Quote:
This looks like MS bending to pressure as does the improvements in vb2005, eg in the code conversion tool.
MS has realized that many (too many?) VB6 developers have decided not to switch to .NET or to switch to an alternative programming language. The simple fact that, after so many years since the VB6's demise, you can still find very popular discussion forums dedicated to legacy VB code (like this one) tells a long story about it.

Quote:
If enough vb6 developers hang in there and don't change over whats the chances on MS giving in and providing a pathway forward for for vb6 into a proper vb7 with unmanaged code and silent upgrade of vb6 apps?
Something similar to what they did for the far fewer numbered C++ community.
What you pointed out makes a lot of sense: I am more than sure that, if MS came up with a new unamanaged version of VB, it would be a landslide success. As you said, they did it for "the far fewer numbered C++ community." So, why not do it for the millions of VB6 users who, after so many years, still join together all over the world in places like Xtreme VB Talk?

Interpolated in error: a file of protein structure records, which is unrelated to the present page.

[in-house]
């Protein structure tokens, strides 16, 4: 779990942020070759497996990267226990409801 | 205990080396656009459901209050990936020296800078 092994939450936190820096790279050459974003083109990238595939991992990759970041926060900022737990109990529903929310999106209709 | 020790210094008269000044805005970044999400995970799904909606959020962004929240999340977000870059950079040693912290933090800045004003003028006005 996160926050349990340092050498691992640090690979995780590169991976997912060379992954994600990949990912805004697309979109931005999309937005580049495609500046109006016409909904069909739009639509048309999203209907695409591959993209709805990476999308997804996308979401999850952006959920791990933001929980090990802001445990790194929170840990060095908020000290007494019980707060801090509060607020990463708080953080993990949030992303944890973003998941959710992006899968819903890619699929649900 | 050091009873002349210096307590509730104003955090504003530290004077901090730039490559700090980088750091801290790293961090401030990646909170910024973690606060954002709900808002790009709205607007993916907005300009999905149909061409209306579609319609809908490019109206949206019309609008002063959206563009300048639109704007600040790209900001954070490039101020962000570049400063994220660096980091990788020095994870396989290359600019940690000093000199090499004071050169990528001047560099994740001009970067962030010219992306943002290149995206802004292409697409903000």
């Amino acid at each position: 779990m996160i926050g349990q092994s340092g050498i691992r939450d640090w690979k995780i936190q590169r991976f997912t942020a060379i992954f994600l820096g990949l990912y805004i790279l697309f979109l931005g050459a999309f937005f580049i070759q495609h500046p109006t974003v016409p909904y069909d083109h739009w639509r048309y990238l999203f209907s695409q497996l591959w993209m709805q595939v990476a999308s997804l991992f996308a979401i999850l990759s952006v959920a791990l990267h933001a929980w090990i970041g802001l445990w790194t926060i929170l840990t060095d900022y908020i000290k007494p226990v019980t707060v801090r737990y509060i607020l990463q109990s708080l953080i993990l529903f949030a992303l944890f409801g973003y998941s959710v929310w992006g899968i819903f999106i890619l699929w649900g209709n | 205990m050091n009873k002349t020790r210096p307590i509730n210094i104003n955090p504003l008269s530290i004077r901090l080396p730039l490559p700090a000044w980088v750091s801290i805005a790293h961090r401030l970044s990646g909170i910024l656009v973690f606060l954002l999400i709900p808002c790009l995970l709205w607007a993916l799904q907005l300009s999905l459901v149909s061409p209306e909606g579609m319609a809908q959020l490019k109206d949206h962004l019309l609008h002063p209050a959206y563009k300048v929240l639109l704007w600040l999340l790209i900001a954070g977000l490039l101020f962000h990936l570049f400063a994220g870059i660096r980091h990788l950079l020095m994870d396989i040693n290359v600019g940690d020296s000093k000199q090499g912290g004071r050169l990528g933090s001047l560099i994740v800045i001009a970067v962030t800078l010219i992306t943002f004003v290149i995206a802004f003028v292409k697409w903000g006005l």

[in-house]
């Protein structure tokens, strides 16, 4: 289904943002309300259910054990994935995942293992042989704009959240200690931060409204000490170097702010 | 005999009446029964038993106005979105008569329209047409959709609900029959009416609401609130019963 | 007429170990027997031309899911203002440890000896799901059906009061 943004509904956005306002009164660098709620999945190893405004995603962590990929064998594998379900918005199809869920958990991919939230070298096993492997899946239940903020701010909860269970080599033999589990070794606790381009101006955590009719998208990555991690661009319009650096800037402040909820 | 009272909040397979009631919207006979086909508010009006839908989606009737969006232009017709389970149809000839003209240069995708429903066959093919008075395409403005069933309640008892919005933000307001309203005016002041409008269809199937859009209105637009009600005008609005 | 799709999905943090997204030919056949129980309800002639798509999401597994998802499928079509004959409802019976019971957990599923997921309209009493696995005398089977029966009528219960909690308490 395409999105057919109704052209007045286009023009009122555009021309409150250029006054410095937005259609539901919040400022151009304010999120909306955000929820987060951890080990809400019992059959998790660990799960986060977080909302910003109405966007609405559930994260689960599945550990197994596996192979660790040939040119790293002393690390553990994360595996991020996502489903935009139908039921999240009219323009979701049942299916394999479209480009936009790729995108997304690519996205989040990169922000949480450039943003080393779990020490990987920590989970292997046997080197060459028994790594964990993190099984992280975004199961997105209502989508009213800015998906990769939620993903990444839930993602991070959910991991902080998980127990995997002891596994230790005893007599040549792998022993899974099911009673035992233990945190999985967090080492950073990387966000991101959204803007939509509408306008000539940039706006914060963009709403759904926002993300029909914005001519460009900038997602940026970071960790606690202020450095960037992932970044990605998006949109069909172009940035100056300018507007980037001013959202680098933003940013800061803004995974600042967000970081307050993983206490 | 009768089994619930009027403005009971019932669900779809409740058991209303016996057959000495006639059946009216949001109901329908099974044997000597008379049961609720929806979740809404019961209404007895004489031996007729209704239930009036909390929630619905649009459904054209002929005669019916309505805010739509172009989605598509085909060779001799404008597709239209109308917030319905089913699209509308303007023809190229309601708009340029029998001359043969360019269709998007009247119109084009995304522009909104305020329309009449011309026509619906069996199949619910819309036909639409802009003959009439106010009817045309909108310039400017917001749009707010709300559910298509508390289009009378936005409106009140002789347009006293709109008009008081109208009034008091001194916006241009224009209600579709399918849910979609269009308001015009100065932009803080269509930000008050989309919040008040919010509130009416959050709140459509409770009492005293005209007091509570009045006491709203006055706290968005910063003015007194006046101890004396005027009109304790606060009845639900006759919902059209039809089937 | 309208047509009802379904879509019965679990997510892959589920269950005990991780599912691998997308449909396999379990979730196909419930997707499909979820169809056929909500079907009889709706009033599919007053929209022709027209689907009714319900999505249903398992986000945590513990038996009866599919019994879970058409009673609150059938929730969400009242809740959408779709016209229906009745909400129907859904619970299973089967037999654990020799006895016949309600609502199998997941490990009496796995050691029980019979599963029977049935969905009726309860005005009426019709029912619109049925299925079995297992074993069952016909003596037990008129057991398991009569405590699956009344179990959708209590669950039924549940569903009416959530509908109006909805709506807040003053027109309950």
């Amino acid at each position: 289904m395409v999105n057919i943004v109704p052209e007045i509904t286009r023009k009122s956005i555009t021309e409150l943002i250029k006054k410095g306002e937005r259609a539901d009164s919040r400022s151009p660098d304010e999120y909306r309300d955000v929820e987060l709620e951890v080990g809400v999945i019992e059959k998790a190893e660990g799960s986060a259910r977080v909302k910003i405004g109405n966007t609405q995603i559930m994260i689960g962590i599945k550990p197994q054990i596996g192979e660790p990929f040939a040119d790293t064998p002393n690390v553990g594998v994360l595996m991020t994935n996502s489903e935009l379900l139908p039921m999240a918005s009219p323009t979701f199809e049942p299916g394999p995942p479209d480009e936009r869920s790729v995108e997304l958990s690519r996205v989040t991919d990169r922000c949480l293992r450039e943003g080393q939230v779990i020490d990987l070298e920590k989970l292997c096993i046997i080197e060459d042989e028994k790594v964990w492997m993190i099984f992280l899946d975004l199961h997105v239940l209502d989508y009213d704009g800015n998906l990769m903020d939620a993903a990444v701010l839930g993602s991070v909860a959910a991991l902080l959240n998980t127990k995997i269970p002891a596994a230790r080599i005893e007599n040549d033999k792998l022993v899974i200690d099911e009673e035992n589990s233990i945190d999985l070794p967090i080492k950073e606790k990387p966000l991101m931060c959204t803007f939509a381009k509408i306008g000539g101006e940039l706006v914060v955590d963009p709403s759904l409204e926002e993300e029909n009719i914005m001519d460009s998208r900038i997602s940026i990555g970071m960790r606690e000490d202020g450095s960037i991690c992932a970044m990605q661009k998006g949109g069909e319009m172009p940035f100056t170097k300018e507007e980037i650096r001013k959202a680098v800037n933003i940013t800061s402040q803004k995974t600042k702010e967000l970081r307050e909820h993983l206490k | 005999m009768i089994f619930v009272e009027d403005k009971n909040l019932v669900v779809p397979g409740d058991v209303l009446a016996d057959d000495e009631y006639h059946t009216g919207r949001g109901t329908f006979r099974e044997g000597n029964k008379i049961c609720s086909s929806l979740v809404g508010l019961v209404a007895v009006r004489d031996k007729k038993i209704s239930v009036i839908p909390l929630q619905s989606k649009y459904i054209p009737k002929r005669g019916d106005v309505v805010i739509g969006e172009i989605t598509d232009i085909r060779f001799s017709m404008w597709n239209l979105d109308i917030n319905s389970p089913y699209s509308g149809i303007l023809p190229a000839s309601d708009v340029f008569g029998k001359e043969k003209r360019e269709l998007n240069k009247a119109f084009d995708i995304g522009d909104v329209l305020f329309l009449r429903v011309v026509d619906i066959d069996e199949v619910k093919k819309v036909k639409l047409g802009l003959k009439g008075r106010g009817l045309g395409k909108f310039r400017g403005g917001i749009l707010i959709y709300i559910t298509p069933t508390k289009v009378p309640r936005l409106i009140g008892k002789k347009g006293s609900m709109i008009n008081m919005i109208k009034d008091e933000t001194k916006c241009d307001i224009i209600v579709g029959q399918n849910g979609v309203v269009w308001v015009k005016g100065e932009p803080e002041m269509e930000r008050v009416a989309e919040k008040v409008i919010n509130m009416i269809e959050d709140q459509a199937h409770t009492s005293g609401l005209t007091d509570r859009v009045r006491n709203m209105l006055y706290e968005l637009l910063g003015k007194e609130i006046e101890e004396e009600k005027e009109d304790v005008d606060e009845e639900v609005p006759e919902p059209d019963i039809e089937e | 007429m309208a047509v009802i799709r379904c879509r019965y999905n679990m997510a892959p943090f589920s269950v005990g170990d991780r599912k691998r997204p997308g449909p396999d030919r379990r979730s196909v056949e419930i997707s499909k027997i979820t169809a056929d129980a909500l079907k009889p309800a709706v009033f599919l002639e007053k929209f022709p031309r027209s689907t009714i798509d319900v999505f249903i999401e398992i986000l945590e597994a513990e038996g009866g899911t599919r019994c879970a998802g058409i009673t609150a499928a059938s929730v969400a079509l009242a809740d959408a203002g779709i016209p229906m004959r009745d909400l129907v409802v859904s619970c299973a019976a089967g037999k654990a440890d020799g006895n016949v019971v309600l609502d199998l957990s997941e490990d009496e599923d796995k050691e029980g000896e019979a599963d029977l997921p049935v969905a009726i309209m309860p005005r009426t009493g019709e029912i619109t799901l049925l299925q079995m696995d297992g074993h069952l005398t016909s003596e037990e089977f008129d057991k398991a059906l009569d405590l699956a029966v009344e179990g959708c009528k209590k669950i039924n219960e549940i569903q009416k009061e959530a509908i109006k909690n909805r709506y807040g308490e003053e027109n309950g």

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  #139  
Old 06-10-2006, 10:48 AM
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Maybe you haven't noticed, but the legacy sections of this forum are slowly dying. We all knew it was coming, and it was the reason we created the .Net sections in the first place, so that the entire board wouldn't die. Make no mistake, even though MS has made some concessions to people like you who would rather die than change, there won't be any new "VB6" versions.

And you're also mistaken in another area. This is a VB forum, not a VB6 forum.
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  #140  
Old 06-10-2006, 11:38 AM
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Quote:
Originally Posted by reboot
Maybe you haven't noticed, but the legacy sections of this forum are slowly dying. We all knew it was coming, and it was the reason we created the .Net sections in the first place, so that the entire board wouldn't die.